Later on in the episode, Sophia’s heteronormative identity is clearly privileged over her transgender identity by the fact she gets denied hormones. Sophia desperately needs her dose in order to maintain her gender transition. However, when confronting this as an emergency to former corrections officer, Mr. Healy, he simply dismisses her, arguing that the prison doesn’t consider this as an important issue. In American society, when individuals surgically modify their bodies within their assigned gender it is normally viewed as ‘normal’ and socially acceptable (Morgan, 1991). However, when individuals modify their bodies outside of their assigned gender, like Sophia, it is viewed as a form of deviance and socially unacceptable, and it becomes stigmatized (Fausto-Sterling, 2000). Thus, through this representation, it is clear that Sophia’s character has been ‘stigmatized’ purely because her gender identity (Goffman, 1963), and is not taken seriously by other heteronormative characters. However, by depicting this negative representation, audiences will hopefully have a better understanding and a more empathetic view of what it means to be a transgendered person in today’s society.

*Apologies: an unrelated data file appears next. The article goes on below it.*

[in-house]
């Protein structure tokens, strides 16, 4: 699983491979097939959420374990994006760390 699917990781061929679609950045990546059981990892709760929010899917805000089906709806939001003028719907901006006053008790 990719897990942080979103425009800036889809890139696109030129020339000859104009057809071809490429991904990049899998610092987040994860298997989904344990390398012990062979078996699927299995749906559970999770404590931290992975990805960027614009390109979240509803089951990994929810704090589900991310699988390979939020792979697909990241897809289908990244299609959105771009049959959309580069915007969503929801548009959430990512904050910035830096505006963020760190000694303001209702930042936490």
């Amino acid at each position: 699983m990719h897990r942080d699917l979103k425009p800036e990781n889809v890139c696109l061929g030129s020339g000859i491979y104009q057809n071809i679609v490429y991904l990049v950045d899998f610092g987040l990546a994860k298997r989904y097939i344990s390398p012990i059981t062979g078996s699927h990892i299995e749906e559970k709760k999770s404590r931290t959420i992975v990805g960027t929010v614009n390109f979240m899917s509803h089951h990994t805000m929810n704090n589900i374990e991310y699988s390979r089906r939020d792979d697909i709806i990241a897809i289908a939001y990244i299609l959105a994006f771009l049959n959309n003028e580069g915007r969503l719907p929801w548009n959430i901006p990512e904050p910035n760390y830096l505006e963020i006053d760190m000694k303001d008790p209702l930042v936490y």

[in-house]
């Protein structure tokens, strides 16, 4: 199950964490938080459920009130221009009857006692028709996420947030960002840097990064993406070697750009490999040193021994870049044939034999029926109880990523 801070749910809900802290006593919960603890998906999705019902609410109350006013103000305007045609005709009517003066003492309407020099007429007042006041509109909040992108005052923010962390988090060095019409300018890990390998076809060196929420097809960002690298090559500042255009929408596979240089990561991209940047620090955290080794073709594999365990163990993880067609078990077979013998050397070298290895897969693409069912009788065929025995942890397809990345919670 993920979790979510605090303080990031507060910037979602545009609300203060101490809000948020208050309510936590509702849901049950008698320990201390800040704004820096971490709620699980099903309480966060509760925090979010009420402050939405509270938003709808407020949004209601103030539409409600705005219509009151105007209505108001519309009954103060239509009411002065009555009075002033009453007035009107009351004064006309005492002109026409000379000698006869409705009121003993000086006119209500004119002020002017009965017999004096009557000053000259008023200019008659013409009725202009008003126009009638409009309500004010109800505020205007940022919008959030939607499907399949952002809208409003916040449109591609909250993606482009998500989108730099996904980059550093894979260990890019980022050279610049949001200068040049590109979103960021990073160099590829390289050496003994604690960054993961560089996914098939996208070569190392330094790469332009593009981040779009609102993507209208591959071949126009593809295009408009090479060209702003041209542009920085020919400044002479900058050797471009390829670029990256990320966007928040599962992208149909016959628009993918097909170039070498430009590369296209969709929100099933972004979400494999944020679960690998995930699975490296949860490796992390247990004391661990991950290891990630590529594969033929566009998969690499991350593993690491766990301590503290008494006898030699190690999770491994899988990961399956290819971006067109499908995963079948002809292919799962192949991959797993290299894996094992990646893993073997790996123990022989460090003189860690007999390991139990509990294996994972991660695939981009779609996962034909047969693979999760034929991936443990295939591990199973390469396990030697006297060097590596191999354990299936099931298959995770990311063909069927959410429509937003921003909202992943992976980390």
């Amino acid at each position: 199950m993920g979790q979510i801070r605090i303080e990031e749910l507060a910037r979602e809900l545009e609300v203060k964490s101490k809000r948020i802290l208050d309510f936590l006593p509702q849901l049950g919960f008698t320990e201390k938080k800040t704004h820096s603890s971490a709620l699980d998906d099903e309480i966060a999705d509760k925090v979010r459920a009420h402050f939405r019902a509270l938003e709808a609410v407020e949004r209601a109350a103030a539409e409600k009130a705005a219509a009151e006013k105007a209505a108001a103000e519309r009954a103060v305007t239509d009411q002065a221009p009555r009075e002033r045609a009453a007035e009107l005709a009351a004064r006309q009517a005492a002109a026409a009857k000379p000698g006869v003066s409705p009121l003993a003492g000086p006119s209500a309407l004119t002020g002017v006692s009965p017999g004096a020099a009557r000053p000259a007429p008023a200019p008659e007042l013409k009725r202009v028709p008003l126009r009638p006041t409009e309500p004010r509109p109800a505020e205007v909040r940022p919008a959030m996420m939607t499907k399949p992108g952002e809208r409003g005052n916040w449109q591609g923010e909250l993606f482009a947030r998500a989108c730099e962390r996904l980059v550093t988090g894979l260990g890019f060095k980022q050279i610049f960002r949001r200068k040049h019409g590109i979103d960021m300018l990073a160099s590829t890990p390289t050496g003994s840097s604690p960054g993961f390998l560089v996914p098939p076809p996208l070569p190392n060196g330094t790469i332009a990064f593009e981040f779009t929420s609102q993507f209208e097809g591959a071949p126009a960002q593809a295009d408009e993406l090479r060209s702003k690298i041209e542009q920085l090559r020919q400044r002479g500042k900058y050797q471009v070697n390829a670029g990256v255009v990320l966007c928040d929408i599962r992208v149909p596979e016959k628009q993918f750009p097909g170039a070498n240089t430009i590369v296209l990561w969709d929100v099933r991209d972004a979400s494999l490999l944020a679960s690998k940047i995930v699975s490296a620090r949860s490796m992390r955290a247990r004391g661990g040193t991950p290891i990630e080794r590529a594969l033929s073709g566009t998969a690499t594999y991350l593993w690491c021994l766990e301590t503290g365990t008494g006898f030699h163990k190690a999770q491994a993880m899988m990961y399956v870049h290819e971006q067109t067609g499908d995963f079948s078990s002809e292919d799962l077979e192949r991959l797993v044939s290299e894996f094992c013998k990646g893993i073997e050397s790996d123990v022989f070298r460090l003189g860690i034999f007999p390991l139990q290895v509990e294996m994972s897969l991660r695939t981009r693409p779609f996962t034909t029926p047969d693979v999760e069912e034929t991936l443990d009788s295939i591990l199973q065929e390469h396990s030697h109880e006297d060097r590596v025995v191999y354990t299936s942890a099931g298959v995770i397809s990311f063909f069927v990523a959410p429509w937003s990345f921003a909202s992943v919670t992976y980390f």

Julia Serrano (2007) argues that the media focuses exclusively on the physical transition to oneself rather than the discrimination that transsexuals face on a daily basis. Although, I would like to argue that Orange Is the New Black challenges this, as Sophia is shown experiencing direct discrimination and direct sexual identity confrontation on a number of occasions. For example, whilst Sophia is presenting her speech for better health care in episode six ‘WAC Pack’, another inmate, Tasystee, brings Sophia’s gender into question, calling her a ‘fake woman’ with a ‘plastic pussy’. Not only does these derogatory comments conform to the artificial stereotype of a trans women, (McKinnon, 2014), but words such as ‘fake’ and ‘plastic’, also insinuates that transgender is still viewed as something artificial and not entirely ‘real’. Consequently, this negative representation may deter other people from publicly identifying as transgender, as it suggests that they will be verbally abused and discriminated. On the other hand, by portraying Sophia as isolated because of her gender identity, viewers will hopefully be better able to understand how marginalized transgender people are made to feel, and perhaps be more supportive of the daily problems they face.